The confederate flag with a star cut out, preserved for the NC Museum of History.
NC Museum of History

A battle-worn confederate flag has undergone a $6500 dollar preservation and has now been returned to the North Carolina Museum of History. The flag was lost in the final months of the Civil War and was carried by the 6th Regiment of North Carolina in the Battle of Sailor's Creek in Virginia. It was captured by Union forces in 1865.

Jackson Marshall, the museum's assistant director of programming, says the flag has been cleaned and placed under glass in an acid-free environment that should last another 50 years.

Officers with flag
North Carolina Museum of History

On May 12, 1864 during the Battle of Spotsylvania Courthouse in Virginia, a Union soldier in hand-to-hand combat with a North Carolina standard-bearer tore the battle flag right off its staff. The flag ripped along its left border, the color-bearer was captured and imprisoned, and the Union soldier who seized the flag was later awarded the Medal of Honor for his deed. Today, the historic flag is on display at the North Carolina Museum of History.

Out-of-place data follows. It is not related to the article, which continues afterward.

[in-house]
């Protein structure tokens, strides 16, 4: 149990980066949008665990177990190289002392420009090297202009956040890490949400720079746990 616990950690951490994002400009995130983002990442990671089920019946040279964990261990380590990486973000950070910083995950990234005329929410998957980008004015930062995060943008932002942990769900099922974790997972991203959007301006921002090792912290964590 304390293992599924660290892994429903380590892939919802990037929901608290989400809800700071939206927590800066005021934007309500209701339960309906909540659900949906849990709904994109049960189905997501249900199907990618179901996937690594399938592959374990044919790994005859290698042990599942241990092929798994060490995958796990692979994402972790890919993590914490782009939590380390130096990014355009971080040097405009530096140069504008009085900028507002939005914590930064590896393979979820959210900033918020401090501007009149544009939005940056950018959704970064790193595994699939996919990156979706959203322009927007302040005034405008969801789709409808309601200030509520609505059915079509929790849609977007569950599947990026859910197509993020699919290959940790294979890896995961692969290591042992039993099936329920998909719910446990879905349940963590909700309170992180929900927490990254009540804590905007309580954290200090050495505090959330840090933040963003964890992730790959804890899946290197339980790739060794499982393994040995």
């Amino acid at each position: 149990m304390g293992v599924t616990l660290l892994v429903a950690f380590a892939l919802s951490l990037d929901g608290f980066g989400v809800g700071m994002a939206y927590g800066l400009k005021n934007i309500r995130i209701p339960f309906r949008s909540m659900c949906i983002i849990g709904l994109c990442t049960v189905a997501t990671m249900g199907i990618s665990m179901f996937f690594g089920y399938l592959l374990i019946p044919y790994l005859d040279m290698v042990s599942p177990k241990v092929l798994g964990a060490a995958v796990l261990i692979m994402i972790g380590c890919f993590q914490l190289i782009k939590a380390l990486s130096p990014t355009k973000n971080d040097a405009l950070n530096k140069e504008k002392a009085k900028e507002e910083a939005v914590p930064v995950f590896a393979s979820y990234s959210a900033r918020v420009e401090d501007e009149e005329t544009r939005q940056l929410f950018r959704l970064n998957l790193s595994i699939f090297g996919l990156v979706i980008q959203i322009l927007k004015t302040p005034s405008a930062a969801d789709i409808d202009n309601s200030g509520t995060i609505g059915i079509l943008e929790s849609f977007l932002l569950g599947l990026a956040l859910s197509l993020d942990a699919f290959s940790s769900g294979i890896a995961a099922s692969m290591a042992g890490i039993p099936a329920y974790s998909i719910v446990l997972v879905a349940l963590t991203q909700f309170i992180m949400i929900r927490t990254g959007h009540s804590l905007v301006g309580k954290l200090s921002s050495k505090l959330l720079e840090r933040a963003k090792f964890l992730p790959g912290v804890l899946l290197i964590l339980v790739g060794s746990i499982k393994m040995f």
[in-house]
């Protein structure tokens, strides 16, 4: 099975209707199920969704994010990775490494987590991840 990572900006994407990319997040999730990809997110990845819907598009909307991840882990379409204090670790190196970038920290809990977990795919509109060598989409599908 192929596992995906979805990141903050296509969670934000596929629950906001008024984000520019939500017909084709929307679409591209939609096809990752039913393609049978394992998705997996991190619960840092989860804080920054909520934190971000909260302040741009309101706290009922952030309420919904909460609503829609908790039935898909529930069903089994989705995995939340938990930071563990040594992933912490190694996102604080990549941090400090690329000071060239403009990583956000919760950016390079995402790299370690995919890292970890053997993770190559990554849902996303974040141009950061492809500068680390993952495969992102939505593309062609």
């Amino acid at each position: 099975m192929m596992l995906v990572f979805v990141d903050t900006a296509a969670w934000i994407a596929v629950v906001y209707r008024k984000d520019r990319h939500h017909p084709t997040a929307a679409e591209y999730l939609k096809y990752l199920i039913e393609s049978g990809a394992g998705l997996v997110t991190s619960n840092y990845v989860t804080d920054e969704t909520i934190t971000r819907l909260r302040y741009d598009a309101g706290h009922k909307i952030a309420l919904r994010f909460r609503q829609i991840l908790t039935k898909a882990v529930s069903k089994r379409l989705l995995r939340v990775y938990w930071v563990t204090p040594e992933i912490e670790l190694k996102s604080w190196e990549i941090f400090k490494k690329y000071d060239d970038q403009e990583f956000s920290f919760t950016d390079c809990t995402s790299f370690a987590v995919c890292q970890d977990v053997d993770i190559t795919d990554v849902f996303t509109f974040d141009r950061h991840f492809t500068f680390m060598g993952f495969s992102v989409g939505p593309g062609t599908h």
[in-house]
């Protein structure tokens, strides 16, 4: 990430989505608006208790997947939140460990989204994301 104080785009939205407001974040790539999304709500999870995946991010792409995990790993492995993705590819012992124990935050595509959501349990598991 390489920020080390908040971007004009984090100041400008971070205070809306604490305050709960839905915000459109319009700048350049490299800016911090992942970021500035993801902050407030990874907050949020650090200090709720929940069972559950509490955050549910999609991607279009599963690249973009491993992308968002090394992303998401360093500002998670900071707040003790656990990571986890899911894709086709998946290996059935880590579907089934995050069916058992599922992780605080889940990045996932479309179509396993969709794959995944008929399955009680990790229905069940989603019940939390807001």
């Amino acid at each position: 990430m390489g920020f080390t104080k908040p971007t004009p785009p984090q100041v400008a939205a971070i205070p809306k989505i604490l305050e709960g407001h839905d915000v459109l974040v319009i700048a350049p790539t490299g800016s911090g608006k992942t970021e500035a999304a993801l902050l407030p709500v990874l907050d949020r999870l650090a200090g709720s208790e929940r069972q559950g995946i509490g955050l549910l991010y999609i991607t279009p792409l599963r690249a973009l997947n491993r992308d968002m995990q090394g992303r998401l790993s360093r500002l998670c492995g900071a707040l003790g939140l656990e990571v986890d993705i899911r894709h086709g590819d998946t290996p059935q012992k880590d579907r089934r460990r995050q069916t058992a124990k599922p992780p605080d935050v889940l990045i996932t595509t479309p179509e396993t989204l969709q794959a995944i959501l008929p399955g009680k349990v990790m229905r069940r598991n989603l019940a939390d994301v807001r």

National Archives, Washington, D.C.

From May 15 through June 16, the Preliminary Emancipation Proclamation will be on display in the North Carolina Museum of History in Raleigh. The historical seven-page document is on loan from the National Archives in Washington, D.C..

When I Leave

Oct 3, 2012
Linda Powell-Jones, Photography, LLC

Ella Joyce Stewart grew up on a farm in rural North Carolina during the time of segregation.

Blakely Cannon at NC Museum of History
NC Dept of Cultural Resources / http://www.ncdcr.gov

A cannon that saw service in Wilmington during the Civil War will now mark the plaza in front of the North Carolina Museum of History. The Raleigh museum is unveiling the artifact later this morning, adding to its exhibits marking the sesquicentennial of the conflict.

Miss North Carolina Museum Exhibit Opens

Jun 23, 2012

The 75th Miss North Carolina will be crowned Saturday. And part of the anniversary bash includes a new exhibit at the North Carolina Museum of History.